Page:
Dangote Group President Aliko Dangote said at the weekend that his company lost N50 billion to the flexible foreign exchange policy.
The Central Bank of Nigeria (CBN) last week scrapped the dual exchange rate policy, creating a single window for the trade in naira.
Dangote spoke when Vice President Yemi Osinbajo toured the project sites of Dangote Fertiliser and Dangote Refinery in Lekki, Lagos.
Dangote said the $161 million his companies bought during that period from the CBN merely reflected the size of his business and did not represent preferential treatment.
“We have been badly affected like any other company,” he said, arguing that operational costs totalled $100 million each month due to recurring expenses, such as the purchase of parts for cement production and running a fleet of 9,000 trucks.
“When you are talking about 20 billion dollars worth of projects, what is 161 million? One-hundred-and-sixty-one million dollars is what I need in just six weeks,” he said.
“This week (last week), the Central Bank removed the peg that has held the naira at the official rate of 197 for the last 16 months, leading to a 30 per cent devaluation as the currency traded freely on the interbank market.”
Dangote said the decline had pushed up costs. “This devaluation alone, we have lost over 50 billion naira ($176 million),” he said.
“The gas, which is our main source of power, is priced in dollars. If there is 40 per cent devaluation, your price will go up by 40 per cent. Every single aspect of the production will go up by that percentage,” he said.
To Osinbajo, the Dangote Fertiliser and Petrochemical projects are capable of assisting in the government’s drive to reduce poverty through generation of foreign exchange.
He said it was also in line with the Federal Government’s immediate objective of diversifying the economic base of the country as a result of the plummeting of the price of oil, the country’s sole foreign exchange earner.
Osinbajo was accompanied during the working visit to the Dangote Refinery, Petrochemicals and fertilisers, reputed to be the biggest in Africa when completed, by Lagos State Governor Akinwunmi Ambode, Ministers of Finance (Mrs Kemi Adeosun); Power, Works and Housing (Babatunde Fashola); Solid Minerals Development (Kayode Fayemi) and others. He was amazed at the size of the projects and reiterated the government’s preparedness to provide an enabling environment for businesses to thrive.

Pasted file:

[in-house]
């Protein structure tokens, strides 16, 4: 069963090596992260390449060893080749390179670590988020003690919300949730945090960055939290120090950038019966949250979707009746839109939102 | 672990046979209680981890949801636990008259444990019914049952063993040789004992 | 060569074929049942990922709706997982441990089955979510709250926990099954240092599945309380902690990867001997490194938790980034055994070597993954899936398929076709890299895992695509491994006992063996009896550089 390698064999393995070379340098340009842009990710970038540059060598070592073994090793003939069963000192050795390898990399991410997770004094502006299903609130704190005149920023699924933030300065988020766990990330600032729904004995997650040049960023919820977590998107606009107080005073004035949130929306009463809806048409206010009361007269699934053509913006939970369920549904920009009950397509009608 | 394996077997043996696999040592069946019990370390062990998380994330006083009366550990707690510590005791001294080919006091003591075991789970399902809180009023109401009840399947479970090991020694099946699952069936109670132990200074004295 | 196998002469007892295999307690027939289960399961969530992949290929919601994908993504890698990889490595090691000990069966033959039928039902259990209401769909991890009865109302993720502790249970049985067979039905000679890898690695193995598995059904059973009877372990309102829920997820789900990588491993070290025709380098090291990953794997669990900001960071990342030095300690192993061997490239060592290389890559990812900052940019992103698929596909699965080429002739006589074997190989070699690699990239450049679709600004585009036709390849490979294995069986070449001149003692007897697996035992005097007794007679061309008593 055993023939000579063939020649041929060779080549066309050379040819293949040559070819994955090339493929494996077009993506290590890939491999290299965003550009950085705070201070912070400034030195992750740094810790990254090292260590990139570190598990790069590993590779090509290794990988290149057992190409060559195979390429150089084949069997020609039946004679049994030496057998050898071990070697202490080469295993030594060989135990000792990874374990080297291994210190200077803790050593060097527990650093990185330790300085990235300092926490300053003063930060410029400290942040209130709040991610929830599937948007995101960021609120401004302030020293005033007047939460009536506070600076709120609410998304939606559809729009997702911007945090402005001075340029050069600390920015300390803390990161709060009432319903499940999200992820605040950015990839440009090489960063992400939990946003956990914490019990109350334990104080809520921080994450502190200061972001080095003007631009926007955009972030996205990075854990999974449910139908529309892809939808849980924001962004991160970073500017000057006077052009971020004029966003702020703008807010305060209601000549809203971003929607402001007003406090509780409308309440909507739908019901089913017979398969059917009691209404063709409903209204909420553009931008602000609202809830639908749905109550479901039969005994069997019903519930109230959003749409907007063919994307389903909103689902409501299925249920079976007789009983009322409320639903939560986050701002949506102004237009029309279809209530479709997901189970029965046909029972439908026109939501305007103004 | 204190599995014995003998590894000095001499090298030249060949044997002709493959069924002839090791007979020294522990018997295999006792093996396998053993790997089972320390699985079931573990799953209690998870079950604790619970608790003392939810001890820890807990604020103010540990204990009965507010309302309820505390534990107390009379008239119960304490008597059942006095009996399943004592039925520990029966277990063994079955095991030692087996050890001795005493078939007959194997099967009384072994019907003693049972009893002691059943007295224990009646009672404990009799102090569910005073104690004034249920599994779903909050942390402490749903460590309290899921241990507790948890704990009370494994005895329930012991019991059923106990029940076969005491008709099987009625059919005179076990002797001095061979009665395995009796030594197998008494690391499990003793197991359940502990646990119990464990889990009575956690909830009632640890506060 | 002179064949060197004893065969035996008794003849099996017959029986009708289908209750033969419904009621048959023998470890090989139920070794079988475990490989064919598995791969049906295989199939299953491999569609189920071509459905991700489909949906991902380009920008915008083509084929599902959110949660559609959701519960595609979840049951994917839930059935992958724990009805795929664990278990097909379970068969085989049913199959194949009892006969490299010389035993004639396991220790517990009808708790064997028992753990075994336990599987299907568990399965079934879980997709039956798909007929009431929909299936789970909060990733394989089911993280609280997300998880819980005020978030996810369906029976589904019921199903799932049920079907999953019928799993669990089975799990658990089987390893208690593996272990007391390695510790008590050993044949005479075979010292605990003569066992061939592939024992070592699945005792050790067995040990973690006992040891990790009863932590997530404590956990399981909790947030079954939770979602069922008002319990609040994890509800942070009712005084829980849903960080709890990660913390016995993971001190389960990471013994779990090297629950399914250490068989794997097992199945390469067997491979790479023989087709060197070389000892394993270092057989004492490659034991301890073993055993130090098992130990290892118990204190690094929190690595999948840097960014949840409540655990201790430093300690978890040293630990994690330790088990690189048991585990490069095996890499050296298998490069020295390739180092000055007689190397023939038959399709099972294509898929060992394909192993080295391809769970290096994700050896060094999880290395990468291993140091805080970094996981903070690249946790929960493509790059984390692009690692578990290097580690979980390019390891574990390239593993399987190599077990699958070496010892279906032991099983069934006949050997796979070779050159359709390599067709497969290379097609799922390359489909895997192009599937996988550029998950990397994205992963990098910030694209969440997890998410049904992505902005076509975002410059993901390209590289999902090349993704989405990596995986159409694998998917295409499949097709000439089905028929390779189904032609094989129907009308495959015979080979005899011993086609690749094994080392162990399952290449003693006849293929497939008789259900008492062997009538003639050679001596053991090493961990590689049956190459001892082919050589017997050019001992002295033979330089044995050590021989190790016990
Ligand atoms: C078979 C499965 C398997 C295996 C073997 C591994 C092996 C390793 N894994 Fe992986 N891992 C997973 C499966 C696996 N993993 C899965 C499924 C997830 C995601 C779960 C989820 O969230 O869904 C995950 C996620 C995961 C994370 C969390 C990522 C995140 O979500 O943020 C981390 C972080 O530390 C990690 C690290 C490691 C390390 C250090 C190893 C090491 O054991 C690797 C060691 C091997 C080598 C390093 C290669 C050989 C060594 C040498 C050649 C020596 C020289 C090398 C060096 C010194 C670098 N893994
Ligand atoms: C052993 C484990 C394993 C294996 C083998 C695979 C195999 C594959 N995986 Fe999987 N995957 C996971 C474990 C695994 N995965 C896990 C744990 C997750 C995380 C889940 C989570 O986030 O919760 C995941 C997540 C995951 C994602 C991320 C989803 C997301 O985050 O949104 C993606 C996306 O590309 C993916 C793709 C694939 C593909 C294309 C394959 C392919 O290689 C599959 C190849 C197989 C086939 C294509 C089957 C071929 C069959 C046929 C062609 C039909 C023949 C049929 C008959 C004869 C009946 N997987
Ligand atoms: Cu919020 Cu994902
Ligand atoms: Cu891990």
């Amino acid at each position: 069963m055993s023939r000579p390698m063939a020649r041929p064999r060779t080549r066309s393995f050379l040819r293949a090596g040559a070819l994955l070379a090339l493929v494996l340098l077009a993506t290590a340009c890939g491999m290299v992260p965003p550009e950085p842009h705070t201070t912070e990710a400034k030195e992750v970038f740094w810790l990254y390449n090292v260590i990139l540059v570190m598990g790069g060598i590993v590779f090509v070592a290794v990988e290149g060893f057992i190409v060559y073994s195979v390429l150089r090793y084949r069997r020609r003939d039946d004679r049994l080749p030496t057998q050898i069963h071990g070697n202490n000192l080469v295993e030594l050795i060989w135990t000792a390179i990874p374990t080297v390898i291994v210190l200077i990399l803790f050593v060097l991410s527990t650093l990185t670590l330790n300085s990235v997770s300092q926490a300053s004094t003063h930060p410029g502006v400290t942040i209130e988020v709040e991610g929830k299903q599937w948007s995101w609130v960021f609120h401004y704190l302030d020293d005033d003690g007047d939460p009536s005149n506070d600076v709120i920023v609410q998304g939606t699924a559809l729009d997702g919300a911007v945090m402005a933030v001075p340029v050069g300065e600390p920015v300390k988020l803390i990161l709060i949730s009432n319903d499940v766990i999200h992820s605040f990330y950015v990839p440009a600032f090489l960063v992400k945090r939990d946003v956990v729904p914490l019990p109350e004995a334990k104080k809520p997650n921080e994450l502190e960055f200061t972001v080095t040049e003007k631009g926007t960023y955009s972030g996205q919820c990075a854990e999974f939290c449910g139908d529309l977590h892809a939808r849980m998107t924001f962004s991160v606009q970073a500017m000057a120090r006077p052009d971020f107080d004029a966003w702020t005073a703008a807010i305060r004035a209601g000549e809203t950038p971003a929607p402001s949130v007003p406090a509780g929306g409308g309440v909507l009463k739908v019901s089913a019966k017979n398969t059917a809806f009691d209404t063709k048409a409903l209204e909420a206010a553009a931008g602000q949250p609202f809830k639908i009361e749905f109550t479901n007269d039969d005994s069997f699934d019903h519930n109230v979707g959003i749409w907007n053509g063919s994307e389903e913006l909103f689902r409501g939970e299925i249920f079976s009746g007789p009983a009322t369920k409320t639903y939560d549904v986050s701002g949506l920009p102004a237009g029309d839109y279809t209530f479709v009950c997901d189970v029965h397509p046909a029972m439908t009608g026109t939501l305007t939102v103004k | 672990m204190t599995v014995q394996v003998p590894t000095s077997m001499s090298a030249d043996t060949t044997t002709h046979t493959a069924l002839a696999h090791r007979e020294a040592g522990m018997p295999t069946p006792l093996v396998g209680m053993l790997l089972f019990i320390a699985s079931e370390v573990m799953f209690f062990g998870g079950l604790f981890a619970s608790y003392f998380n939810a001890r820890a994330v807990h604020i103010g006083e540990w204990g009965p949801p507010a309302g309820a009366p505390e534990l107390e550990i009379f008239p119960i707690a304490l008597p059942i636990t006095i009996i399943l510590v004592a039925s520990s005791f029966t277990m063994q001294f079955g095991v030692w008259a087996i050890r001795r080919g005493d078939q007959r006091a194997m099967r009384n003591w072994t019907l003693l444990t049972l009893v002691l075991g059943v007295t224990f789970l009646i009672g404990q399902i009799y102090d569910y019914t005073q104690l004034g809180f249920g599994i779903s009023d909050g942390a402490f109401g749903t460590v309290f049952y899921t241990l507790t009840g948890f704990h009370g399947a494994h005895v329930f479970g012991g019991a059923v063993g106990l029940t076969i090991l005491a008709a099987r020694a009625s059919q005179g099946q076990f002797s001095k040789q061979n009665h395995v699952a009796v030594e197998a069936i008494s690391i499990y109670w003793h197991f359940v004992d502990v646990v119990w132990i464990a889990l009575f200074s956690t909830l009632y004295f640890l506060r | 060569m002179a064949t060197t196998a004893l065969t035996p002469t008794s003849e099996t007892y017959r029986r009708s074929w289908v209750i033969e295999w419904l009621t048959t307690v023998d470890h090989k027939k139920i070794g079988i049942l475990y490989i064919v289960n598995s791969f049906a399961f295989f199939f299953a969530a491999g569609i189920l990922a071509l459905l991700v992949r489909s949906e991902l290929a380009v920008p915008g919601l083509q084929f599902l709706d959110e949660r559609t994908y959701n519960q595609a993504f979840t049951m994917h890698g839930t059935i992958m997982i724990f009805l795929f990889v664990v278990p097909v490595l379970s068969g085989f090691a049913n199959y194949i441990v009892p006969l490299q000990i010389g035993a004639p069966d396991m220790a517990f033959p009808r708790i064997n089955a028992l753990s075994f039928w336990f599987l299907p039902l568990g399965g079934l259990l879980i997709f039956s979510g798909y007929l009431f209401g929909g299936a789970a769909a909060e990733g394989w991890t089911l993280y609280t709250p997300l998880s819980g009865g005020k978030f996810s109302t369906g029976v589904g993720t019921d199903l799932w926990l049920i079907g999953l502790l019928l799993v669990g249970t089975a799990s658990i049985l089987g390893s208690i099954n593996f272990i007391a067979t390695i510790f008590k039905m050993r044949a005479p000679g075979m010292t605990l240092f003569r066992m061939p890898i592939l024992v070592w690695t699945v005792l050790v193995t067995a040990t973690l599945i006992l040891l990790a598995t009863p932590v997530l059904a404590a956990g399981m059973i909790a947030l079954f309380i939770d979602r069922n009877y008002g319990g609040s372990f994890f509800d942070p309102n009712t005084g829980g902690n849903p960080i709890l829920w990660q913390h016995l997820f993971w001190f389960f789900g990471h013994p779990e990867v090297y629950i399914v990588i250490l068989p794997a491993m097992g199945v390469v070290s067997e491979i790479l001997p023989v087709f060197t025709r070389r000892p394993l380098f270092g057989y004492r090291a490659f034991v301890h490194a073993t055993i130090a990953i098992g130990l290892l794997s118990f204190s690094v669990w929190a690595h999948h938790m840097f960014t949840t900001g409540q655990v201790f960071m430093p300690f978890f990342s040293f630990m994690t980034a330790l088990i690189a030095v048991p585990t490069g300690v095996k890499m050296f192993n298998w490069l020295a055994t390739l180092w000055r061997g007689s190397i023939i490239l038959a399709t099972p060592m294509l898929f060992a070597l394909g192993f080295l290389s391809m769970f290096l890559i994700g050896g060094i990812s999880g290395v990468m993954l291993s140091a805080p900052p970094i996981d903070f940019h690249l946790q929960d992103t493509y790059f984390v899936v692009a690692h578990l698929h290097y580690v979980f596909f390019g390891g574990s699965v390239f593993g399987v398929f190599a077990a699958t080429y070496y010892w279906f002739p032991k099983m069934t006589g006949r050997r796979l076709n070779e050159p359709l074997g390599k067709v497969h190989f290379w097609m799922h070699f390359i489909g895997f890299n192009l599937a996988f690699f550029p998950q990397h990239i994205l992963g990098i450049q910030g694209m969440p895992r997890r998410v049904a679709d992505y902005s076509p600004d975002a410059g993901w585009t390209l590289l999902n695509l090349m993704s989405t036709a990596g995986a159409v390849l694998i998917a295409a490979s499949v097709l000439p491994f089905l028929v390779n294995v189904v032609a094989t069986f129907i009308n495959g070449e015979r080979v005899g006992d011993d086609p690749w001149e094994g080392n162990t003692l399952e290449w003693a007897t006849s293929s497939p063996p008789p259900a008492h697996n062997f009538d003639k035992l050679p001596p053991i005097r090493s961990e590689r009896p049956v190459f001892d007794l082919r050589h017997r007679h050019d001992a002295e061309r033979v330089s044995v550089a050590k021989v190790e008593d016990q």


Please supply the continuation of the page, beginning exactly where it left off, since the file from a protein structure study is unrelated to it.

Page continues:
Dangote said the diversification of Nigeria’s economy was long overdue and that one sector that the government can focuses on is agriculture.
He said his investment in fertilizer production was a sure way the diversification into agriculture could succeed because according to him, it will amount to little if focus is directed to agriculture and fertilisers would be imported.
“By the time we complete this project, there will be opportunity to take on agriculture and say bye to poverty, because there will be jobs, no sector has more job potential than agriculture,” Dangote added.
Dangote told the Vice-President that the $12 billion refinery would have a capacity of 650,000 barrels a day. According to him, there will be market for the refined products because only three African countries – South Africa, Egypt and Cote D Ivoire – have functioning refineries.
On the project, he said: “Mechanical completion will be end of 2018 but we will start producing in 2019.”
The refinery, petrochemicals and fertiliser in one spot, according to Dangote, is the single largest stream in the world. “This site is the biggest site in the world, the refinery is the biggest single refinery in the world, the petrochemicals is 13 times bigger than Eleme petrochemicals while the fertiliser plant will be 10 times bigger than former National Fertiliser company”.
The project, with the $2 billion fertiliser unit was the funded through loans, export credit agencies and our own equity, Dangote said.
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